export destinations='[{"type": "HTTP","name": "s4basic","url": "https://localhost:8443","proxyType": "Internet","authentication": "BasicAuthentication","user": "<your user>","password": "<your pass>","forwardAuthToken": "true","TrustAll":"true"}]'

On VSC on Windows you can run:
$env:destinations = '[{"name": "s4basic","url": "https://localhost:8443","proxyType": "Internet","authentication": "BasicAuthentication","user": "<your user>","password": "<your pass>","forwardAuthToken": "true","TrustAll":"true"}]'

With that we are ready to startup the local web server in debug mode on a different terminal than the one where you opened the ssh tunnel before.
mvn tomee:debug -pl application

You see the process to start listening on port 5005 (maintained on run config: project root >> .vsc folder >> launch.json) and attempting to connect to port 8080.

Fig.3 Screenshot from VSC after mvn:debug command

The connect attempt is our trigger to attach the remote debugging process. If the entry is missing on your config, you can add the following snippet to your launch.json (under .vsc folder)
"type": "java",
"name": "Attach to Remote Program",
"request": "attach",
"hostName": "localhost",
"port": 5005

Fig.4 Screenshot from VSC after attach to remote process was fired and break point got hit (top left play button)

As a result, you will see the process picking up the debug process. Folks, your break points are armed now 😊

From your local PC you can simply navigate to https://localhost:8080 to access your app. On BAS you need to resolve to the IDE path. I usually do that by scrolling up till I find the log print-out for the target URL. It reads localhost:8080 too, but points to an SAP generated URL.

In my example I am hitting the route “BTPAzureProxyServlet” and inspect the response from my S4 on Azure.

Fig.5 Trigger breakpoint

If everything went to plan, you are not only debugging but also retrieving OData live from your SAP backend via the private link. Check fig.4 code line 75 and the variables on the top left.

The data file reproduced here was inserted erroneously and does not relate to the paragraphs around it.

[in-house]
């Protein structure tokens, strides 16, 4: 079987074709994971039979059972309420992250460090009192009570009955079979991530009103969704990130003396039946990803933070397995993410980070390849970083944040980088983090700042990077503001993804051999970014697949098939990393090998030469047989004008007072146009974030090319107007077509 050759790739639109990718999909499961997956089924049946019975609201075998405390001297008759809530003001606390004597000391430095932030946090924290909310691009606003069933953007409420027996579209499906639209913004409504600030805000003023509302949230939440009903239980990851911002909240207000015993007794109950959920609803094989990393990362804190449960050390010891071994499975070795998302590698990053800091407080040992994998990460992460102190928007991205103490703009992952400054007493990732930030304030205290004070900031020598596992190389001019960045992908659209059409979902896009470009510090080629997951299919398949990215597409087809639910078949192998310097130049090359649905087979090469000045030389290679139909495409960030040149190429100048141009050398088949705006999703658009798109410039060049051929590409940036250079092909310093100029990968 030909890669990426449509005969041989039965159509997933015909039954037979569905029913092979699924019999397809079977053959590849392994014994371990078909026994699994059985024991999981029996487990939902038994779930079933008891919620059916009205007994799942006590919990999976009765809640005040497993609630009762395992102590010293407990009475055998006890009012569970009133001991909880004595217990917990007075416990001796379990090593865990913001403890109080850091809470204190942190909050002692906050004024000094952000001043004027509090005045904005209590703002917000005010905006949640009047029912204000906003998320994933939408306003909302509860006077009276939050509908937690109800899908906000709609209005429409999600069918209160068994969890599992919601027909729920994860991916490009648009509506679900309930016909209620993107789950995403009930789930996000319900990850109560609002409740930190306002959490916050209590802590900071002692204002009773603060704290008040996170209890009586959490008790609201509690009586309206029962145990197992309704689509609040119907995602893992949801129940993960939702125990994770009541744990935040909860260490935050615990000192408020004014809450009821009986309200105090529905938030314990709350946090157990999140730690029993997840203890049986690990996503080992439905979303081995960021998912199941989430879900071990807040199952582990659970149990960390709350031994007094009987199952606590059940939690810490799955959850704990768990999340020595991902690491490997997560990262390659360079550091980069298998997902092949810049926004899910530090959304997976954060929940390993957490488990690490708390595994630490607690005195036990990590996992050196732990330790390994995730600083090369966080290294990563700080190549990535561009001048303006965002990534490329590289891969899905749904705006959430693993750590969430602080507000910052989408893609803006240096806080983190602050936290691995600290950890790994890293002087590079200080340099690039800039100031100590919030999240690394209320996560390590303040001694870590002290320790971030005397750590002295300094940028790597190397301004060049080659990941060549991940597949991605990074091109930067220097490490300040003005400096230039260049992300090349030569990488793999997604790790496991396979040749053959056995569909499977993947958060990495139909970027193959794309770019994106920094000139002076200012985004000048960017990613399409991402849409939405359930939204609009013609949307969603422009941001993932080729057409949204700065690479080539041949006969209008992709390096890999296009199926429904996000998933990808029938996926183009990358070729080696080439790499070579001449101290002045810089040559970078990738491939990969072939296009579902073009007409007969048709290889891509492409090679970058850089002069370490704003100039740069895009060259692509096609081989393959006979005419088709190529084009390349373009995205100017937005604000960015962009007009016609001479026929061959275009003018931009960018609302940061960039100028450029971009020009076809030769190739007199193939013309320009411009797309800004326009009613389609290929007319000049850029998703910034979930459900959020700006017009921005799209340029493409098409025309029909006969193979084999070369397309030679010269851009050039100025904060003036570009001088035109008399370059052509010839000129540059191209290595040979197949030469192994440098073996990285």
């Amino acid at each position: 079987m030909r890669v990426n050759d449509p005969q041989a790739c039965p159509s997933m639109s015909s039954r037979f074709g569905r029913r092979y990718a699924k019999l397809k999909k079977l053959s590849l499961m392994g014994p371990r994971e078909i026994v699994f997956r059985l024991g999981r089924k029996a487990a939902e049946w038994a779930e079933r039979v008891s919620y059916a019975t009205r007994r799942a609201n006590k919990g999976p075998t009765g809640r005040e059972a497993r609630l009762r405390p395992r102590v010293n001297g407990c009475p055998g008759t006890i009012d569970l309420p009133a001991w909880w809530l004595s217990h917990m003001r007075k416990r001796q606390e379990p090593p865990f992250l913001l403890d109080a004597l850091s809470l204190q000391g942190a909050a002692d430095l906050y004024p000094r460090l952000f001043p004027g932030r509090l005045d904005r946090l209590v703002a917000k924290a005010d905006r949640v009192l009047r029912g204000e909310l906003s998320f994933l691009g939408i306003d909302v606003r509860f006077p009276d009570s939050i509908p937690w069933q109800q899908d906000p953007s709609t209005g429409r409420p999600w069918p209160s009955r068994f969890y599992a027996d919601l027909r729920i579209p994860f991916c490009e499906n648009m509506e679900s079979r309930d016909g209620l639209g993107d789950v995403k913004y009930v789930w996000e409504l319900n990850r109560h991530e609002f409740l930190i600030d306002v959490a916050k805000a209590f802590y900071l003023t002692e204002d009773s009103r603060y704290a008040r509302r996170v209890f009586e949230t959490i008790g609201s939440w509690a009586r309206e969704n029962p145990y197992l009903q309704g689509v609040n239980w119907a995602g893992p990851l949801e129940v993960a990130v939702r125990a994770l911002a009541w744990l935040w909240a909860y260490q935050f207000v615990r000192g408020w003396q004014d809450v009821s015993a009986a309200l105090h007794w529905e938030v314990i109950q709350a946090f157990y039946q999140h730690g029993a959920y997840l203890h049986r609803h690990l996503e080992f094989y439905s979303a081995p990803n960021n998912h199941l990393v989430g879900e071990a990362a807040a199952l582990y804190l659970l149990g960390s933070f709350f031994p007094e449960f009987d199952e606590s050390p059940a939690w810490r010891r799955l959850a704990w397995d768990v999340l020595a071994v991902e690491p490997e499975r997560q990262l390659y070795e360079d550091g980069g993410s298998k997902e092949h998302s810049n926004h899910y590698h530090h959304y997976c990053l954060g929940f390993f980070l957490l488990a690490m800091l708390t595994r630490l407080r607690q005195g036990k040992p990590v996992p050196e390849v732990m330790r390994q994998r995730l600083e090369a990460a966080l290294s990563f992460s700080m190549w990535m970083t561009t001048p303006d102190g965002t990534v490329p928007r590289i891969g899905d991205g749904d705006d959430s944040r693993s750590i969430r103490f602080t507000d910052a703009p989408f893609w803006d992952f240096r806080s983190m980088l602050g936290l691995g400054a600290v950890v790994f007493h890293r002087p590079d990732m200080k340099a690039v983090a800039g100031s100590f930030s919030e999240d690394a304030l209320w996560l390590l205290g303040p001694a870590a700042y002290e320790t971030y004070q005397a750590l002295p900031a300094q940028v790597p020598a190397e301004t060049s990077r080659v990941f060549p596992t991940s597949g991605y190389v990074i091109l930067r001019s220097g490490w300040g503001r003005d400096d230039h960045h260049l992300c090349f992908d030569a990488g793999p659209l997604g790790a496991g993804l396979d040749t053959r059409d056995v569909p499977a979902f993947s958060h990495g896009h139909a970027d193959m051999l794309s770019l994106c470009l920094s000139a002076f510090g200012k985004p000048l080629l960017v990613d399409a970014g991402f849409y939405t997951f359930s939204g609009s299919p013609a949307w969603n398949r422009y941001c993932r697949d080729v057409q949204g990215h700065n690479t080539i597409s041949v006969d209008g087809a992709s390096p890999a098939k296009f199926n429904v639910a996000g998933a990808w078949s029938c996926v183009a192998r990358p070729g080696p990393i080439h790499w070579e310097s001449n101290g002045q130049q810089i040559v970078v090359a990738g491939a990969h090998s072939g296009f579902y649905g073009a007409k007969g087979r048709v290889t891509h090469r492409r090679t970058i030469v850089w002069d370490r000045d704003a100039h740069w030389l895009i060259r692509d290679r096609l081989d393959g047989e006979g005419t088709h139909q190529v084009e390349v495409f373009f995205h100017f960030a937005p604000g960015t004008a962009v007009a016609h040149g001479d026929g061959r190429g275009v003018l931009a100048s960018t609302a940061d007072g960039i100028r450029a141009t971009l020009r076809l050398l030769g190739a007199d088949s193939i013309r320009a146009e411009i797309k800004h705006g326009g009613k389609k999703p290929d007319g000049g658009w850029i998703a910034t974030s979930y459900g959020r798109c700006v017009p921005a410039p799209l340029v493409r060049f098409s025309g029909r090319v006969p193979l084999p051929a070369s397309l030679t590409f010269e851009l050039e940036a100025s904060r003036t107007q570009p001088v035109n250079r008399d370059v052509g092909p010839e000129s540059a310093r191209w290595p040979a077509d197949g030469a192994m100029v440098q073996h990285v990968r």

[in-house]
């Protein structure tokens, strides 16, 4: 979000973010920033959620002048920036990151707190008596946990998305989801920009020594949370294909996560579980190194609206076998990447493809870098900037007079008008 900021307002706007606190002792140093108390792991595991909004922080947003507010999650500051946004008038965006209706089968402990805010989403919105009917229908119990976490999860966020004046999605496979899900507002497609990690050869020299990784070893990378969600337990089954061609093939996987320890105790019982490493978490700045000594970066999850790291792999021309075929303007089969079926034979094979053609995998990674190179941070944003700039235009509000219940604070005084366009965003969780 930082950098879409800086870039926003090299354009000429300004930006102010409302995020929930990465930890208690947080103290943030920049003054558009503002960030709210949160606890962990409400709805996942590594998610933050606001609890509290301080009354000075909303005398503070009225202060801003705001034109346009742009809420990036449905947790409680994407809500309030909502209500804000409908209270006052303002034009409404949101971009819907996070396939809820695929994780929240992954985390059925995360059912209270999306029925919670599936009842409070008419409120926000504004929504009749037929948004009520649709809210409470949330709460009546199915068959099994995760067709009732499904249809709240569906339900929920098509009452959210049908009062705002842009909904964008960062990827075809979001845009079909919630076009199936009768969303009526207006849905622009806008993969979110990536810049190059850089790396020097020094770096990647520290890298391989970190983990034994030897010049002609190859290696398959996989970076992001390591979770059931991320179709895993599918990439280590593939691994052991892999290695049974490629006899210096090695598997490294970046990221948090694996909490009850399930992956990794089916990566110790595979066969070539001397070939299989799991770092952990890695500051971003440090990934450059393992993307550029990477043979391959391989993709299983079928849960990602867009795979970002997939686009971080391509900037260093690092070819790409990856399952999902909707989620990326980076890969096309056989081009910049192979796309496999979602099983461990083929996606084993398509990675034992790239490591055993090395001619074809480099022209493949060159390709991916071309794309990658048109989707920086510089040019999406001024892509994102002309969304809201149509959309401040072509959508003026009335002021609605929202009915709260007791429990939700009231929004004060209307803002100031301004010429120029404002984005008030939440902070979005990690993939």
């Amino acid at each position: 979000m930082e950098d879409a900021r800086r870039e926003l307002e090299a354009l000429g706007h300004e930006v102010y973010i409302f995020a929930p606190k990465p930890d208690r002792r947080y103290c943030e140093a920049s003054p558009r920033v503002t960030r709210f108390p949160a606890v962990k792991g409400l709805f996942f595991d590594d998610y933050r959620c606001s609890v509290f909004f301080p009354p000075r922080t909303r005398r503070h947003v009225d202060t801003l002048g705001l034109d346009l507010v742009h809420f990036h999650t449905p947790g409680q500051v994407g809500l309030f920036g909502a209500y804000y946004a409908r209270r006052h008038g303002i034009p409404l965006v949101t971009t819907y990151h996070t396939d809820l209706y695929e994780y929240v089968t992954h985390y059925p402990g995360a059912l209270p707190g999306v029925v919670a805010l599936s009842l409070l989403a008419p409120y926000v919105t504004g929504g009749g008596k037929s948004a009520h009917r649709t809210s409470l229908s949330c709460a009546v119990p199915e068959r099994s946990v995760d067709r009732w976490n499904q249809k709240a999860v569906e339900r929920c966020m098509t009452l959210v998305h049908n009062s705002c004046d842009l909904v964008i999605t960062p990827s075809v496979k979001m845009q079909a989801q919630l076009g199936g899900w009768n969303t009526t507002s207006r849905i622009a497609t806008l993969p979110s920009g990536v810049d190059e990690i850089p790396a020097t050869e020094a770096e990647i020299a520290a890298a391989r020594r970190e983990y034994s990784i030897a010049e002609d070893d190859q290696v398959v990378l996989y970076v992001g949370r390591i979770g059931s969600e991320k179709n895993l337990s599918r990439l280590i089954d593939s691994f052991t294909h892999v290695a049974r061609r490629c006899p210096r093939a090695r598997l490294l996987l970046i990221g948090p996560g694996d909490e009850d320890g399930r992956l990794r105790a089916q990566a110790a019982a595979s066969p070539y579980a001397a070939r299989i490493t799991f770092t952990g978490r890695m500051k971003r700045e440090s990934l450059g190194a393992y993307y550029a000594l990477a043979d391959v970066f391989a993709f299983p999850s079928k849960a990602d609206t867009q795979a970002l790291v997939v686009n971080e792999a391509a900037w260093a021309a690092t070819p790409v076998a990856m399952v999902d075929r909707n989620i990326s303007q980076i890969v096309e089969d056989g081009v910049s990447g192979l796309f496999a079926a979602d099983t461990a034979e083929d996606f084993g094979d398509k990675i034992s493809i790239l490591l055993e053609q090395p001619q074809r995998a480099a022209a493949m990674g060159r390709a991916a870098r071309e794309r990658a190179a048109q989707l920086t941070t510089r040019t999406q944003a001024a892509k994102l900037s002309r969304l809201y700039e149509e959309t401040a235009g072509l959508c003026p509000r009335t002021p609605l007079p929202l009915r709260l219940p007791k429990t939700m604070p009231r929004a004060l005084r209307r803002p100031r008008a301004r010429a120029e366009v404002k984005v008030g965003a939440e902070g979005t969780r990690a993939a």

The last mile with the cf approuter

For a fully fledged debug setup we would need to add authorization to the mix. In CF that is usually done by adding an approuter. On the flip-side that increases the complexity of the debug process further, because we need to spin up an additional app and ensure proper local routing.

Would you even go that far?

Above debug example relies on an “unguarded” cf app, but gets you up and debugging reasonably quick.

@Community: Do you bypass the approuter during development time for simplicity if your test does not involve any authorization specifics?

Final Words

Phew, dodged that metaphorical bullet of debugging by log printouts by an inch. Today, you saw how you can get your private-link-enabled BTP app development with online debugging and live backend data to the next level. This is a standard process defined by CloudFoundry and SAP and therefore can be applied to your private-link-enabled development out-of-the-box. Not too bad, right?

Any further inputs from you @Developers?

In part five of this series, we will look at principal propagation. Any other topic you would like to be discussed in relation to the private link service? Just reach out via GitHub or on the comments section below.

Find the related GitHub repos here. Find your way back to the table of contents of the series here.

@Kudos to Matthias, Josua and gowrisankar.m2 for introducing me to cf ssh


As always feel free to ask lots of follow-up questions.


Best Regards